#34 Allow to hide events from the overview page
Opened a year ago by kparal. Modified a year ago

Sometimes, people create a wrong event by accident. It's quite easy to do, just paste a wrong URL (see e.g. #32). Technically, there's no problem in having a wrong event in the database, we don't care. But users might get confused when they see it on the main overview page and start filling out something that wasn't meant to be filled out.

A good-enough solution could be to allow hide (and unhide) events from the main page, using the admin interface.


If we were to implement this, we would also have to add some auth method in my opinion (the admin interface doesn't use any authentication at all).

Sometimes, people create a wrong event by accident. It's quite easy to do, just paste a wrong URL (see e.g. #32). Technically, there's no problem in having a wrong event in the database, we don't care. But users might get confused when they see it on the main overview page and start filling out something that wasn't meant to be filled out.

A good-enough solution could be to allow hide (and unhide) events from the main page, using the admin interface.

I am happy if this is possible to implement.

If we were to implement this, we would also have to add some auth method in my opinion (the admin interface doesn't use any authentication at all).

I am -1 to this. The admin interface is kept open so that maintainers can add their own test cases, edit the meta and update the event. Keeping an auth there would mean people will need a new account (for rhel or redhat folks ; opening another FAS just to add a test case is PITA) or need the password to share in case this is not OAuth/OIDC.

As we move forward people might actually wanna go ahead and run their own test day. Adding more authentication adds to the problem doesnt make it easier.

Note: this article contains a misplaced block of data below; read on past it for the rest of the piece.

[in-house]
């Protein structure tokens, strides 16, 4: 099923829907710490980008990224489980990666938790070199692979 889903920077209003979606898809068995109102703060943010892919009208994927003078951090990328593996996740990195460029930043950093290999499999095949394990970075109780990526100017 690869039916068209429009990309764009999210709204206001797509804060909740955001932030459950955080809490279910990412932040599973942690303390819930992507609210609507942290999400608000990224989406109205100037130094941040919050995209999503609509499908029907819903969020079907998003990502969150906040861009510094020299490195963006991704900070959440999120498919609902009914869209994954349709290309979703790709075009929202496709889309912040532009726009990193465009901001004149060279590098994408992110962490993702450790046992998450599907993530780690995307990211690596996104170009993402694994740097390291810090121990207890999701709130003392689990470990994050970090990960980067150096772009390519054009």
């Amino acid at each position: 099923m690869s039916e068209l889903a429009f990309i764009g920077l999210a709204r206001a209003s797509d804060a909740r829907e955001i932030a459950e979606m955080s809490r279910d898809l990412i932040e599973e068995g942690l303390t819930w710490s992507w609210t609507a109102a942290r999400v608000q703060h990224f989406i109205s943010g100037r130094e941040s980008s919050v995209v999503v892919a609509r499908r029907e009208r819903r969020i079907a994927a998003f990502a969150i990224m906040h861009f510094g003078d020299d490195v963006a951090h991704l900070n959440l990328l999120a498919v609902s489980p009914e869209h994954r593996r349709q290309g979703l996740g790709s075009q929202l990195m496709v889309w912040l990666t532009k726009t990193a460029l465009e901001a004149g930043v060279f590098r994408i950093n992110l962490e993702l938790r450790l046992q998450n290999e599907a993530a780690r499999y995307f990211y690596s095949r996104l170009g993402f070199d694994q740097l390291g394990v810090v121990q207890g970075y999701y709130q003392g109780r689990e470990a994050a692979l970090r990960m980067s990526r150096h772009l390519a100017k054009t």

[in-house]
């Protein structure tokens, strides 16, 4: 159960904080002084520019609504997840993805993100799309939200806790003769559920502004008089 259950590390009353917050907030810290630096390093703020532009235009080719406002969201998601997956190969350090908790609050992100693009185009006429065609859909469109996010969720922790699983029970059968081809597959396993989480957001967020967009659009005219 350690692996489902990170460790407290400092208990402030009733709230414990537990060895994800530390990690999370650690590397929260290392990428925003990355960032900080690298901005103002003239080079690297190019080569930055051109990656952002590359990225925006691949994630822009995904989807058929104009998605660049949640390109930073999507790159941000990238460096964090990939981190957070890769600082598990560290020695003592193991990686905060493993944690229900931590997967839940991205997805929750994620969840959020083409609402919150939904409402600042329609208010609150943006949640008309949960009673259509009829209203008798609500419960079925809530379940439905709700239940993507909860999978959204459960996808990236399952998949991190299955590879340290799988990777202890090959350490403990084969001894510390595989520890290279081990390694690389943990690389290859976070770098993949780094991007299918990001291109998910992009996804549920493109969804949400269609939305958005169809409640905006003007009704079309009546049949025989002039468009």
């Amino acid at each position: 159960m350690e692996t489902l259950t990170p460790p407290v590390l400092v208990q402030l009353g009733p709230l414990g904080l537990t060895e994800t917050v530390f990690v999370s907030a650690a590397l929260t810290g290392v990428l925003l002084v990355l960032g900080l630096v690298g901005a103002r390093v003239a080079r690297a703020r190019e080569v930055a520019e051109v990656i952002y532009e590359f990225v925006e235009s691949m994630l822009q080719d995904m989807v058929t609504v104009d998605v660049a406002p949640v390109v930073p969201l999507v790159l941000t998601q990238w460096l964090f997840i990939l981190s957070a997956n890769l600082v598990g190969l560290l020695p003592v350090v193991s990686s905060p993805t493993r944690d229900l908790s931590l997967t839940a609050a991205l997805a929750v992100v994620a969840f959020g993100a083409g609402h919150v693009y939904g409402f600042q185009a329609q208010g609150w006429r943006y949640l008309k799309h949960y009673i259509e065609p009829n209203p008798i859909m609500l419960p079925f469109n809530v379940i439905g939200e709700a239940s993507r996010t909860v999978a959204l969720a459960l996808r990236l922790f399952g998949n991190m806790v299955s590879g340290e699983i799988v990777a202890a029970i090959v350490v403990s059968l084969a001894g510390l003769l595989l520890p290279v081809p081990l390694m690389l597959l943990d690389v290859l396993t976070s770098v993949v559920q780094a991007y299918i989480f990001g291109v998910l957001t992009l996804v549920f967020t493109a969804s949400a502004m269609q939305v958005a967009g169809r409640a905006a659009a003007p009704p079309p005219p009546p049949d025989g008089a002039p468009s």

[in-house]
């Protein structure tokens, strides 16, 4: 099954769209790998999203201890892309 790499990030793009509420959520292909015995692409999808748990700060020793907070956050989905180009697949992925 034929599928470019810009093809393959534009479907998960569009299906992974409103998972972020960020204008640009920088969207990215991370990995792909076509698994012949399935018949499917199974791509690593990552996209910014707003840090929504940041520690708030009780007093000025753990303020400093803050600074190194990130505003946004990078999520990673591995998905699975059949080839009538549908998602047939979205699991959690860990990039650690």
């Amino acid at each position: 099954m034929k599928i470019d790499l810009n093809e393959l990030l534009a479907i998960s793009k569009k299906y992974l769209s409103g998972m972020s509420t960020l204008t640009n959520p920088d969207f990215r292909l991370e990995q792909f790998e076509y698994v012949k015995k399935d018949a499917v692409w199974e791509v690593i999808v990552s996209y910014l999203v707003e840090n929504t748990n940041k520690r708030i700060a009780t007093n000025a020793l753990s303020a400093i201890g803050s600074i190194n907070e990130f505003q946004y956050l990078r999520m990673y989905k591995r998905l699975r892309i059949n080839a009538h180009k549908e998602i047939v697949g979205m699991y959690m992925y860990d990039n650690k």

I am -1 to this.

If we were to implement event hiding, there just simply HAS to be some authentication. That is not up for discussion, we can't leave plain /admin with nice "Disable event" buttons wide open for anyone who tries to open /admin to play with.

The admin interface is kept open so that maintainers can add their own test cases, edit the meta and update the event. Keeping an auth there would mean people will need a new account (for rhel or redhat folks ; opening another FAS just to add a test case is PITA) or need the password to share in case this is not OAuth/OIDC.

Why would anyone need another FAS account? Having one works just fine.

As we move forward people might actually wanna go ahead and run their own test day. Adding more authentication adds to the problem doesnt make it easier.

Let me be clear here, if someone wants to prepare a test day, clicking on login button will take about 2 seconds of their time. That's what, 1/1800th of the time to prepare a test day at bare minimum?

I am -1 to this.

If we were to implement event hiding, there just simply HAS to be some authentication. That is not up for discussion, we can't leave plain /admin with nice "Disable event" buttons wide open for anyone who tries to open /admin to play with.

The admin interface is kept open so that maintainers can add their own test cases, edit the meta and update the event. Keeping an auth there would mean people will need a new account (for rhel or redhat folks ; opening another FAS just to add a test case is PITA) or need the password to share in case this is not OAuth/OIDC.

Why would anyone need another FAS account? Having one works just fine.

As we move forward people might actually wanna go ahead and run their own test day. Adding more authentication adds to the problem doesnt make it easier.